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8 results for Tar Heel Junior Historian Vol. 44 Issue 2, Spring 2005
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Record #:
7351
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Abstract:
Samuel Spencer, a Georgia native, was the first president of the Southern Railway and one of the country's railroad leaders. Founded in 1894, the Southern Railway Company controlled over 4,500 miles of track across the South. To keep the equipment repaired, the company built a large repair shop in Rowan County in 1896 and named the location Spencer. It is the only one of North Carolina's railroad towns named for a railroad man. Turner discusses three decisions Spencer made in early life and how they affected North Carolina.
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Tar Heel Junior Historian (NoCar F 251 T3x), Vol. 44 Issue 2, Spring 2005, p30-33, il, por
Record #:
7350
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Abstract:
The State Highway Commission, forerunner of the North Carolina Department of Transportation, began naming state roads and bridges in 1917. Over four hundred highways, bridges, ferries, and other structures have been given honorary names. The list grows by fifteen to twenty names a year. The state list does not include the thousands of secondary roads and city streets that city councils and boards of commissioners have the authority to name. Bishop discusses what the NCDOT requires to consider a naming request and provides examples of what has been named.
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Record #:
7345
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Abstract:
Because of the work of Dr. William S. Powell, professor of history at UNC-CH, and local historians, North Carolina possesses one of the most comprehensive gazetteers of any state in the nation. Titled THE NORTH CAROLINA GAZETTEER: A DICTIONARY OF TAR HEEL PLACES, the reference book records when the state's places were founded, when their names were first used, and how the place-names came into existence.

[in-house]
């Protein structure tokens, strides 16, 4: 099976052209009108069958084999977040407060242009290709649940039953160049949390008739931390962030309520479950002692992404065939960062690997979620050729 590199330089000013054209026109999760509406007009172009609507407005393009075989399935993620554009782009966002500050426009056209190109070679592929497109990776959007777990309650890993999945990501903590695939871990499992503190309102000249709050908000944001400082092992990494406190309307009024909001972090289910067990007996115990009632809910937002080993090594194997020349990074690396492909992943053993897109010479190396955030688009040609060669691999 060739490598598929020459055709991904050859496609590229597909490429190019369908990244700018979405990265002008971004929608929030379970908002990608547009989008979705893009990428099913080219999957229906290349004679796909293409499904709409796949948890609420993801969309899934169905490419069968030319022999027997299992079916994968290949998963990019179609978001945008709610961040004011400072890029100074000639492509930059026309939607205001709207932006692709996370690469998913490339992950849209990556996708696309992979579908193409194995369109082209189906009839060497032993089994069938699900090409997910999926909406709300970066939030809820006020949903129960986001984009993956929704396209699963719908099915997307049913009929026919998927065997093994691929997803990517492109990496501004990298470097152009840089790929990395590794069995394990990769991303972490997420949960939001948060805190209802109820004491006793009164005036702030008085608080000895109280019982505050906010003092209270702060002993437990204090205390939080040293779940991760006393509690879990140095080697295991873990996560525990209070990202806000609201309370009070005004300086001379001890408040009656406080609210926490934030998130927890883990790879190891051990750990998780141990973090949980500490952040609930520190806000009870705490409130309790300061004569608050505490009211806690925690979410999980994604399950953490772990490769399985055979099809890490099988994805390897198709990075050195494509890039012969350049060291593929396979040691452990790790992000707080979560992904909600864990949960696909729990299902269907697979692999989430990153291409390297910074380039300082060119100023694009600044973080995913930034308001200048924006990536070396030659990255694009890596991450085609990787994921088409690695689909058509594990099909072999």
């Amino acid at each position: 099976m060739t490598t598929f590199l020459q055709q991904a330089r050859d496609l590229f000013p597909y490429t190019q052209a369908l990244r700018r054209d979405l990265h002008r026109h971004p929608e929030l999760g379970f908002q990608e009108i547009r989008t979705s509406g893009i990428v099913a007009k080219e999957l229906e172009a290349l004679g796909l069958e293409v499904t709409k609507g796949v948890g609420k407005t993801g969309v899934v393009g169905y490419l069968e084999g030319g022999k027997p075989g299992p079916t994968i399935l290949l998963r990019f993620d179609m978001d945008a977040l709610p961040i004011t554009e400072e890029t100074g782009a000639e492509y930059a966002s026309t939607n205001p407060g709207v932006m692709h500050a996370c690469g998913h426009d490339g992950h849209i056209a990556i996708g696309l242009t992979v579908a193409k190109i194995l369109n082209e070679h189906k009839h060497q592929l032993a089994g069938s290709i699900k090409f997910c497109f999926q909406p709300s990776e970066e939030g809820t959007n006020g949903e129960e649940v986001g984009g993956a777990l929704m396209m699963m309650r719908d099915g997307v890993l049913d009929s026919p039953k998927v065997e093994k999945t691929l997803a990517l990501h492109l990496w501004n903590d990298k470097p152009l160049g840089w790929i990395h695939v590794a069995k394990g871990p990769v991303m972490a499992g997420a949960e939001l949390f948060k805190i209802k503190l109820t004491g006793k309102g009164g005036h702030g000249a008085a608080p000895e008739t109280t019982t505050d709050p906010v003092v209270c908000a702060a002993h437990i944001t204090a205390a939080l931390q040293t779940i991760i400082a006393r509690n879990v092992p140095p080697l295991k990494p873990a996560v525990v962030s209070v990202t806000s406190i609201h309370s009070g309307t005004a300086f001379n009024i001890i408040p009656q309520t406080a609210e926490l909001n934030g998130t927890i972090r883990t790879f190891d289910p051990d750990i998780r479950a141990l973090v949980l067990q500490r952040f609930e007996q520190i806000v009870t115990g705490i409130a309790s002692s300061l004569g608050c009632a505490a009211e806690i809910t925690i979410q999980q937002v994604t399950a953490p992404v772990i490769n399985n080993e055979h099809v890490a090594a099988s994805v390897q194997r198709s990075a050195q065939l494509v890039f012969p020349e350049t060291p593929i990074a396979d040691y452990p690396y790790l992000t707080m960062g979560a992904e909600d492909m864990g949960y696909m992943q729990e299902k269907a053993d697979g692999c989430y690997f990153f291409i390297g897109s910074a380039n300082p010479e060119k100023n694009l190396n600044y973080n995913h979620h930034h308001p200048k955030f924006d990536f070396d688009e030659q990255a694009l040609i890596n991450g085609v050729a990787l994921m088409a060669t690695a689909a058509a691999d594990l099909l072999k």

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Tar Heel Junior Historian (NoCar F 251 T3x), Vol. 44 Issue 2, Spring 2005, p4-5, il, por
Record #:
7349
Author(s):
Abstract:
Mewborn discusses the role Dr. Cartwright played in forming the Tar Heel Junior Historian Association in 1953. Dr. Cartwright was a professor at Duke University from 1951 to 1980. Previously he had served as the historian for the Military District of Washington during World War II and taught history and education at Boston University. He had been involved with a junior historian program in Minnesota.
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Record #:
7347
Author(s):
Abstract:
King Charles II of England in 1663 granted land in America to eight noblemen who had helped him regain the throne. The land was later named Carolina. Poteat discusses how the arriving colonists chose names for the places they encountered. For example, sometimes the Native American place-names were retained; towns and counties were named after a well-known persons associated with the colony; and often the name of the local Native American tribes was used.
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Tar Heel Junior Historian (NoCar F 251 T3x), Vol. 44 Issue 2, Spring 2005, p8-13, por, map
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Record #:
7352
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Abstract:
Where the Deep and Haw rivers join to form the Cape Fear River, the town of Haywood once stood. Established in 1796, the town was named for John Haywood, who served as the state treasurer of North Carolina from 1787 to 1827. Haywood was proposed as the permanent home of the state capital, and in 1792, it was proposed as the home for the University of North Carolina. Daniels recounts the history of the town from its founding in 1796 to its demise in the20th-century.
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Tar Heel Junior Historian (NoCar F 251 T3x), Vol. 44 Issue 2, Spring 2005, p34-36, por, map
Record #:
7346
Author(s):
Abstract:
How do schools get their names? Crissman provides a number of possibilities for names, including a person (Booker T. Washington Elementary); a place (Beech Mountain Elementary); a direction (Northwest High School); and a lofty idea (First Flight Elementary). Every North Carolina school system has a policy for naming its schools.
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Record #:
7348
Author(s):
Abstract:
Koonts discusses the interesting connection between Arthur Dobbs, the royal governor of North Carolina; James Glasgow, the first North Carolina secretary of state; and General Nathaniel Greene, the Revolutionary War hero. Present-day Greene County at one time bore the name of each man. Koonts discusses how the name changes occurred.
Source:
Tar Heel Junior Historian (NoCar F 251 T3x), Vol. 44 Issue 2, Spring 2005, p14-17, il, por, map
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